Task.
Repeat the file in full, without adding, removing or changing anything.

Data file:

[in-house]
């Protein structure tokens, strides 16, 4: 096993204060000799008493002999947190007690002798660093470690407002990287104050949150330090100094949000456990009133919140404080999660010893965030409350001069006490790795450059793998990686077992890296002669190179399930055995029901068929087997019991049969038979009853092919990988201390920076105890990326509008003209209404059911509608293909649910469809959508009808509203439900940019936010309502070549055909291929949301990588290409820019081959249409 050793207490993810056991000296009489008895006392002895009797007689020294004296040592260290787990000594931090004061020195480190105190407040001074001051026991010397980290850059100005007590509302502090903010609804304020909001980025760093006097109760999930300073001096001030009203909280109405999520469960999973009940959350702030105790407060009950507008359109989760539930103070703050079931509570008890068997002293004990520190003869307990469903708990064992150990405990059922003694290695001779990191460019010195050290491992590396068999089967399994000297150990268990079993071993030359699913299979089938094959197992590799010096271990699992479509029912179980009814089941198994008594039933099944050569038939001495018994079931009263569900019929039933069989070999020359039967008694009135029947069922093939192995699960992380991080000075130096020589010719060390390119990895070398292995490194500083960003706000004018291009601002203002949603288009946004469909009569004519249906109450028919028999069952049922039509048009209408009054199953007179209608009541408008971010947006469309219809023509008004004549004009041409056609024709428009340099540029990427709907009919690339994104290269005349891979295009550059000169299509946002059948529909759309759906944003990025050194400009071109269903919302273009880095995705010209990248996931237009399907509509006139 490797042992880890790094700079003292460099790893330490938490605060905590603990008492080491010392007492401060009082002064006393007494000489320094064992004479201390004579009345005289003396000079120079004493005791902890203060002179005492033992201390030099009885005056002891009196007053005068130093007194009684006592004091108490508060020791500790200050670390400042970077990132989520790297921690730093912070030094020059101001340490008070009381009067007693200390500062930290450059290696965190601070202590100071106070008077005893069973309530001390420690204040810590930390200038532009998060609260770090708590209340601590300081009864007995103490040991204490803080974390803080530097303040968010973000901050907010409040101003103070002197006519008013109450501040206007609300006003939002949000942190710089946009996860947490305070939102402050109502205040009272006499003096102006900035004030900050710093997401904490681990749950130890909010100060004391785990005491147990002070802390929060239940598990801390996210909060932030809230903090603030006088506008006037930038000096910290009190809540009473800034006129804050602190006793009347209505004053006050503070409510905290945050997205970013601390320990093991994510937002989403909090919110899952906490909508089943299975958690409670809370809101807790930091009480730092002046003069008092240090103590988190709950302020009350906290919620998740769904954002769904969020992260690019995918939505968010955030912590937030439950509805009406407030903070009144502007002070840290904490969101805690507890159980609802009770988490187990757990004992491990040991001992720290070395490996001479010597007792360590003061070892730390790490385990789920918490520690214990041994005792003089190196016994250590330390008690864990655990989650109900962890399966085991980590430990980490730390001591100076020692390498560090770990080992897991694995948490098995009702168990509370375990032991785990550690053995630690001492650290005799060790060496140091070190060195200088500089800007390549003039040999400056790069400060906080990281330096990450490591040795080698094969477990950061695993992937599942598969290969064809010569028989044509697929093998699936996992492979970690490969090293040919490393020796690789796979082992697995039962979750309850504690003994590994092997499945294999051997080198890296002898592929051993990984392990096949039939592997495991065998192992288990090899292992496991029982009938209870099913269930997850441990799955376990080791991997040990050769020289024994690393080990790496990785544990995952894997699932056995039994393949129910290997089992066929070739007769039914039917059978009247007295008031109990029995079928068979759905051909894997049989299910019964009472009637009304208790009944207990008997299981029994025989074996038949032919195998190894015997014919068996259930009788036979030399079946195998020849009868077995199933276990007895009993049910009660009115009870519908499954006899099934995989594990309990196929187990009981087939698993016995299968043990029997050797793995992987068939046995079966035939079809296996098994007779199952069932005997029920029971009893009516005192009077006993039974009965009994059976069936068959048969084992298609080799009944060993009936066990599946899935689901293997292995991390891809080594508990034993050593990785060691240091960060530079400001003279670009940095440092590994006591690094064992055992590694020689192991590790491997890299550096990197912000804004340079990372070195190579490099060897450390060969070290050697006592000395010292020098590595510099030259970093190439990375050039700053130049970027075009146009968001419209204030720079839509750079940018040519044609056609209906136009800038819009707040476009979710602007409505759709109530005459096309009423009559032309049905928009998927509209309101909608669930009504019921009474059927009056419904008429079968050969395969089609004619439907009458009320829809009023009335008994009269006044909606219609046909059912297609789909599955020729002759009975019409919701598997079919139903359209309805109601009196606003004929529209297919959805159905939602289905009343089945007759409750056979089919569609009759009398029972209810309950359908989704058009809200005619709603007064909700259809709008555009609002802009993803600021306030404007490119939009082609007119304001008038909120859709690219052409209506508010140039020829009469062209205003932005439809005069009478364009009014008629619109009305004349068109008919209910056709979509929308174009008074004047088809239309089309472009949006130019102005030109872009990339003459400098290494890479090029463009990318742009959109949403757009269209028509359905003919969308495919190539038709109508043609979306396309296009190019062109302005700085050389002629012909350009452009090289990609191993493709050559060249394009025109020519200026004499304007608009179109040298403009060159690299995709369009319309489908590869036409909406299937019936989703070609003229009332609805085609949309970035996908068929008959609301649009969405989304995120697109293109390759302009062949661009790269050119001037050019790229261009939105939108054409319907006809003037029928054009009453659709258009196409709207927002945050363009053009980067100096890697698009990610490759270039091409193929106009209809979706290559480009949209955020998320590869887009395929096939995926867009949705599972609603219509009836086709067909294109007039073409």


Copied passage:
[in-house]
């Protein structure tokens, strides 16, 4: 096993204060000799008493002999947190007690002798660093470690407002990287104050949150330090100094949000456990009133919140404080999660010893965030409350001069006490790795450059793998990686077992890296002669190179399930055995029901068929087997019991049969038979009853092919990988201390920076105890990326509008003209209404059911509608293909649910469809959508009808509203439900940019936010309502070549055909291929949301990588290409820019081959249409 050793207490993810056991000296009489008895006392002895009797007689020294004296040592260290787990000594931090004061020195480190105190407040001074001051026991010397980290850059100005007590509302502090903010609804304020909001980025760093006097109760999930300073001096001030009203909280109405999520469960999973009940959350702030105790407060009950507008359109989760539930103070703050079931509570008890068997002293004990520190003869307990469903708990064992150990405990059922003694290695001779990191460019010195050290491992590396068999089967399994000297150990268990079993071993030359699913299979089938094959197992590799010096271990699992479509029912179980009814089941198994008594039933099944050569038939001495018994079931009263569900019929039933069989070999020359039967008694009135029947069922093939192995699960992380991080000075130096020589010719060390390119990895070398292995490194500083960003706000004018291009601002203002949603288009946004469909009569004519249906109450028919028999069952049922039509048009209408009054199953007179209608009541408008971010947006469309219809023509008004004549004009041409056609024709428009340099540029990427709907009919690339994104290269005349891979295009550059000169299509946002059948529909759309759906944003990025050194400009071109269903919302273009880095995705010209990248996931237009399907509509006139 490797042992880890790094700079003292460099790893330490938490605060905590603990008492080491010392007492401060009082002064006393007494000489320094064992004479201390004579009345005289003396000079120079004493005791902890203060002179005492033992201390030099009885005056002891009196007053005068130093007194009684006592004091108490508060020791500790200050670390400042970077990132989520790297921690730093912070030094020059101001340490008070009381009067007693200390500062930290450059290696965190601070202590100071106070008077005893069973309530001390420690204040810590930390200038532009998060609260770090708590209340601590300081009864007995103490040991204490803080974390803080530097303040968010973000901050907010409040101003103070002197006519008013109450501040206007609300006003939002949000942190710089946009996860947490305070939102402050109502205040009272006499003096102006900035004030900050710093997401904490681990749950130890909010100060004391785990005491147990002070802390929060239940598990801390996210909060932030809230903090603030006088506008006037930038000096910290009190809540009473800034006129804050602190006793009347209505004053006050503070409510905290945050997205970013601390320990093991994510937002989403909090919110899952906490909508089943299975958690409670809370809101807790930091009480730092002046003069008092240090103590988190709950302020009350906290919620998740769904954002769904969020992260690019995918939505968010955030912590937030439950509805009406407030903070009144502007002070840290904490969101805690507890159980609802009770988490187990757990004992491990040991001992720290070395490996001479010597007792360590003061070892730390790490385990789920918490520690214990041994005792003089190196016994250590330390008690864990655990989650109900962890399966085991980590430990980490730390001591100076020692390498560090770990080992897991694995948490098995009702168990509370375990032991785990550690053995630690001492650290005799060790060496140091070190060195200088500089800007390549003039040999400056790069400060906080990281330096990450490591040795080698094969477990950061695993992937599942598969290969064809010569028989044509697929093998699936996992492979970690490969090293040919490393020796690789796979082992697995039962979750309850504690003994590994092997499945294999051997080198890296002898592929051993990984392990096949039939592997495991065998192992288990090899292992496991029982009938209870099913269930997850441990799955376990080791991997040990050769020289024994690393080990790496990785544990995952894997699932056995039994393949129910290997089992066929070739007769039914039917059978009247007295008031109990029995079928068979759905051909894997049989299910019964009472009637009304208790009944207990008997299981029994025989074996038949032919195998190894015997014919068996259930009788036979030399079946195998020849009868077995199933276990007895009993049910009660009115009870519908499954006899099934995989594990309990196929187990009981087939698993016995299968043990029997050797793995992987068939046995079966035939079809296996098994007779199952069932005997029920029971009893009516005192009077006993039974009965009994059976069936068959048969084992298609080799009944060993009936066990599946899935689901293997292995991390891809080594508990034993050593990785060691240091960060530079400001003279670009940095440092590994006591690094064992055992590694020689192991590790491997890299550096990197912000804004340079990372070195190579490099060897450390060969070290050697006592000395010292020098590595510099030259970093190439990375050039700053130049970027075009146009968001419209204030720079839509750079940018040519044609056609209906136009800038819009707040476009979710602007409505759709109530005459096309009423009559032309049905928009998927509209309101909608669930009504019921009474059927009056419904008429079968050969395969089609004619439907009458009320829809009023009335008994009269006044909606219609046909059912297609789909599955020729002759009975019409919701598997079919139903359209309805109601009196606003004929529209297919959805159905939602289905009343089945007759409750056979089919569609009759009398029972209810309950359908989704058009809200005619709603007064909700259809709008555009609002802009993803600021306030404007490119939009082609007119304001008038909120859709690219052409209506508010140039020829009469062209205003932005439809005069009478364009009014008629619109009305004349068109008919209910056709979509929308174009008074004047088809239309089309472009949006130019102005030109872009990339003459400098290494890479090029463009990318742009959109949403757009269209028509359905003919969308495919190539038709109508043609979306396309296009190019062109302005700085050389002629012909350009452009090289990609191993493709050559060249394009025109020519200026004499304007608009179109040298403009060159690299995709369009319309489908590869036409909406299937019936989703070609003229009332609805085609949309970035996908068929008959609301649009969405989304995120697109293109390759302009062949661009790269050119001037050019790229261009939105939108054409319907006809003037029928054009009453659709258009196409709207927002945050363009053009980067100096890697698009990610490759270039091409193929106009209809979706290559480009949209955020998320590869887009395929096939995926867009949705599972609603219509009836086709067909294109007039073409």